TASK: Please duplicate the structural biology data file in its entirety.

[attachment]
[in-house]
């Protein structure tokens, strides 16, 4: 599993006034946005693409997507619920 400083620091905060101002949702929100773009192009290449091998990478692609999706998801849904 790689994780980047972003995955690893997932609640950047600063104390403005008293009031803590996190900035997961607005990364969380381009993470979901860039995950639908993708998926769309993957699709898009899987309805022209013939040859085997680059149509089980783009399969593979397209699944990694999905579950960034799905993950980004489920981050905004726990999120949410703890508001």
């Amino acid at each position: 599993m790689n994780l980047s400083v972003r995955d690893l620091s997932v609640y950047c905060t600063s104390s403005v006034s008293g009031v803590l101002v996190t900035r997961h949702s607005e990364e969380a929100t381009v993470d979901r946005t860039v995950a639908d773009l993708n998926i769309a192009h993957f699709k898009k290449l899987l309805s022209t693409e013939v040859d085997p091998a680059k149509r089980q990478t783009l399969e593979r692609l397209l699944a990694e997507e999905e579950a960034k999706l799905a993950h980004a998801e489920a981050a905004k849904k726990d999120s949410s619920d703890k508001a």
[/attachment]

[in-house]
């Protein structure tokens, strides 16, 4: 599993006034946005693409997507619920 400083620091905060101002949702929100773009192009290449091998990478692609999706998801849904 790689994780980047972003995955690893997932609640950047600063104390403005008293009031803590996190900035997961607005990364969380381009993470979901860039995950639908993708998926769309993957699709898009899987309805022209013939040859085997680059149509089980783009399969593979397209699944990694999905579950960034799905993950980004489920981050905004726990999120949410703890508001």
């Amino acid at each position: 599993m790689n994780l980047s400083v972003r995955d690893l620091s997932v609640y950047c905060t600063s104390s403005v006034s008293g009031v803590l101002v996190t900035r997961h949702s607005e990364e969380a929100t381009v993470d979901r946005t860039v995950a639908d773009l993708n998926i769309a192009h993957f699709k898009k290449l899987l309805s022209t693409e013939v040859d085997p091998a680059k149509r089980q990478t783009l399969e593979r692609l397209l699944a990694e997507e999905e579950a960034k999706l799905a993950h980004a998801e489920a981050a905004k849904k726990d999120s949410s619920d703890k508001a």